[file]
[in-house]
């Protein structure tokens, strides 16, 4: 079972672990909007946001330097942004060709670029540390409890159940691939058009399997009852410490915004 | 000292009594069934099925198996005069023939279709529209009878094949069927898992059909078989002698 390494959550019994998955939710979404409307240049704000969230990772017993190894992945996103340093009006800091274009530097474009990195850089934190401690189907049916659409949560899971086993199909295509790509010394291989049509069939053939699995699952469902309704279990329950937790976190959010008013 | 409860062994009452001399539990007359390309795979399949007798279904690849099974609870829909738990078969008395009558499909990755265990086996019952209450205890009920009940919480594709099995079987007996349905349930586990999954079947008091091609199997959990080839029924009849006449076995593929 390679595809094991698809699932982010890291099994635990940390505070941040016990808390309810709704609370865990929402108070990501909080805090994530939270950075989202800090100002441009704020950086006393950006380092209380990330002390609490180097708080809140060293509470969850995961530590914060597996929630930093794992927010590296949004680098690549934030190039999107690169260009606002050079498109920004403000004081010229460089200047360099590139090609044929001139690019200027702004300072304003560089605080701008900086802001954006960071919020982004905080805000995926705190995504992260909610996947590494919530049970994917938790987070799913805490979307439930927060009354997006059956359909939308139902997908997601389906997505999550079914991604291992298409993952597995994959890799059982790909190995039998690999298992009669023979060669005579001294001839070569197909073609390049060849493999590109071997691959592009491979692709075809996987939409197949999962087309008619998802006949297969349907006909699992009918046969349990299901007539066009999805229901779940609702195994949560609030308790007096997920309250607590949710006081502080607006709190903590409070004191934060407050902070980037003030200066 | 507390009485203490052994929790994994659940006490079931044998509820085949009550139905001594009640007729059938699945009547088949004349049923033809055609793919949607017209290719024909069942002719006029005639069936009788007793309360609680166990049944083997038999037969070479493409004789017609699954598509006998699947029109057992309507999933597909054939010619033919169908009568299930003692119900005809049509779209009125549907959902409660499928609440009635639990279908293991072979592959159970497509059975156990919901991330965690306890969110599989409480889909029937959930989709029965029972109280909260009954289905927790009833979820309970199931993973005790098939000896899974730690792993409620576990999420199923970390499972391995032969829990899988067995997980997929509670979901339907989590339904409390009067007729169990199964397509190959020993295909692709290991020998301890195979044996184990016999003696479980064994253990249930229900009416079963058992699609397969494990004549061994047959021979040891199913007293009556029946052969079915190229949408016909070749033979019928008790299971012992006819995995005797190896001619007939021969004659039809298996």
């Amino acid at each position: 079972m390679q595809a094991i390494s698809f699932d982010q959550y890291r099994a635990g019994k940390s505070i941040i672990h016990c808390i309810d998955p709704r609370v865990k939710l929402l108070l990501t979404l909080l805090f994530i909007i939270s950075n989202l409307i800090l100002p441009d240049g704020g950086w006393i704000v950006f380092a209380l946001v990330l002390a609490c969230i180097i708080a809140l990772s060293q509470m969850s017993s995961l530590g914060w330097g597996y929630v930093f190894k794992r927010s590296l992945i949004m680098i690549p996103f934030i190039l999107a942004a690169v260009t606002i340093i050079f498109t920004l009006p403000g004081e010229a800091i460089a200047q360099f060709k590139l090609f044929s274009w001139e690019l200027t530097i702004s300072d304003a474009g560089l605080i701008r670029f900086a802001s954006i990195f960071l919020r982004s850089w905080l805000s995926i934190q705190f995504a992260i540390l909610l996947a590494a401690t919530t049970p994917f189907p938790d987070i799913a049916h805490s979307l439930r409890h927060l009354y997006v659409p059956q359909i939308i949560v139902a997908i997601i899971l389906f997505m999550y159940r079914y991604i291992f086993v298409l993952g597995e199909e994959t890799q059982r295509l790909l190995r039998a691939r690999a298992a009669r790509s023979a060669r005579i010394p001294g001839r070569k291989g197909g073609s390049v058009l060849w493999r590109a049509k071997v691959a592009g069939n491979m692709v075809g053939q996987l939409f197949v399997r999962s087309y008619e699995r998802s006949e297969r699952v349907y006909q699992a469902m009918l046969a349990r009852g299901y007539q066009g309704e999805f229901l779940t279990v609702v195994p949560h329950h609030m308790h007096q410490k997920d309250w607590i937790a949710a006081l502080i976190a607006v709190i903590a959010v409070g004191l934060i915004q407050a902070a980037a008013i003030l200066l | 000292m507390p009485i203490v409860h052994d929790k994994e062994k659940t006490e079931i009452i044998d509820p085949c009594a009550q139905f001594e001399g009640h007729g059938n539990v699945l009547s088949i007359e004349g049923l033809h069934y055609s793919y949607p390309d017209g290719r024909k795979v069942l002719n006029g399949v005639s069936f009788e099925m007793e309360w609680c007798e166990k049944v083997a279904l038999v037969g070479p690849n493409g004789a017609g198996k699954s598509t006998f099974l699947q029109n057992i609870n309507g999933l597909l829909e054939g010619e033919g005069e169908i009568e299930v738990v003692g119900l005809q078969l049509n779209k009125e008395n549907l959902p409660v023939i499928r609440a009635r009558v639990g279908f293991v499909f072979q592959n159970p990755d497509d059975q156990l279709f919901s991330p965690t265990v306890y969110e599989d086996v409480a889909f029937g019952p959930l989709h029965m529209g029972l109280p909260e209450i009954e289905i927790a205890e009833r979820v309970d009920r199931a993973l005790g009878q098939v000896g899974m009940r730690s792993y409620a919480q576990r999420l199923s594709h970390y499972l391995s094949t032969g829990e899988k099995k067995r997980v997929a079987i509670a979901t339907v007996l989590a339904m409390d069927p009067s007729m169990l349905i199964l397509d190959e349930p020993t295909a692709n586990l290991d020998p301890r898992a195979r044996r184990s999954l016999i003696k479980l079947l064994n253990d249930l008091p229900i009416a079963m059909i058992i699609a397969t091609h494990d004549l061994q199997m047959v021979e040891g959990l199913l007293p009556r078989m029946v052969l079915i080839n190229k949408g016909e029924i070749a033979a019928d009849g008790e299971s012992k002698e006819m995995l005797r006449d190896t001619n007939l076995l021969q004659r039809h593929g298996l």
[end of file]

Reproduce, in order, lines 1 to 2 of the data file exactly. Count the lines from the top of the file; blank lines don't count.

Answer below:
[in-house]
């Protein structure tokens, strides 16, 4: 079972672990909007946001330097942004060709670029540390409890159940691939058009399997009852410490915004 | 000292009594069934099925198996005069023939279709529209009878094949069927898992059909078989002698 390494959550019994998955939710979404409307240049704000969230990772017993190894992945996103340093009006800091274009530097474009990195850089934190401690189907049916659409949560899971086993199909295509790509010394291989049509069939053939699995699952469902309704279990329950937790976190959010008013 | 409860062994009452001399539990007359390309795979399949007798279904690849099974609870829909738990078969008395009558499909990755265990086996019952209450205890009920009940919480594709099995079987007996349905349930586990999954079947008091091609199997959990080839029924009849006449076995593929 390679595809094991698809699932982010890291099994635990940390505070941040016990808390309810709704609370865990929402108070990501909080805090994530939270950075989202800090100002441009704020950086006393950006380092209380990330002390609490180097708080809140060293509470969850995961530590914060597996929630930093794992927010590296949004680098690549934030190039999107690169260009606002050079498109920004403000004081010229460089200047360099590139090609044929001139690019200027702004300072304003560089605080701008900086802001954006960071919020982004905080805000995926705190995504992260909610996947590494919530049970994917938790987070799913805490979307439930927060009354997006059956359909939308139902997908997601389906997505999550079914991604291992298409993952597995994959890799059982790909190995039998690999298992009669023979060669005579001294001839070569197909073609390049060849493999590109071997691959592009491979692709075809996987939409197949999962087309008619998802006949297969349907006909699992009918046969349990299901007539066009999805229901779940609702195994949560609030308790007096997920309250607590949710006081502080607006709190903590409070004191934060407050902070980037003030200066 | 507390009485203490052994929790994994659940006490079931044998509820085949009550139905001594009640007729059938699945009547088949004349049923033809055609793919949607017209290719024909069942002719006029005639069936009788007793309360609680166990049944083997038999037969070479493409004789017609699954598509006998699947029109057992309507999933597909054939010619033919169908009568299930003692119900005809049509779209009125549907959902409660499928609440009635639990279908293991072979592959159970497509059975156990919901991330965690306890969110599989409480889909029937959930989709029965029972109280909260009954289905927790009833979820309970199931993973005790098939000896899974730690792993409620576990999420199923970390499972391995032969829990899988067995997980997929509670979901339907989590339904409390009067007729169990199964397509190959020993295909692709290991020998301890195979044996184990016999003696479980064994253990249930229900009416079963058992699609397969494990004549061994047959021979040891199913007293009556029946052969079915190229949408016909070749033979019928008790299971012992006819995995005797190896001619007939021969004659039809298996």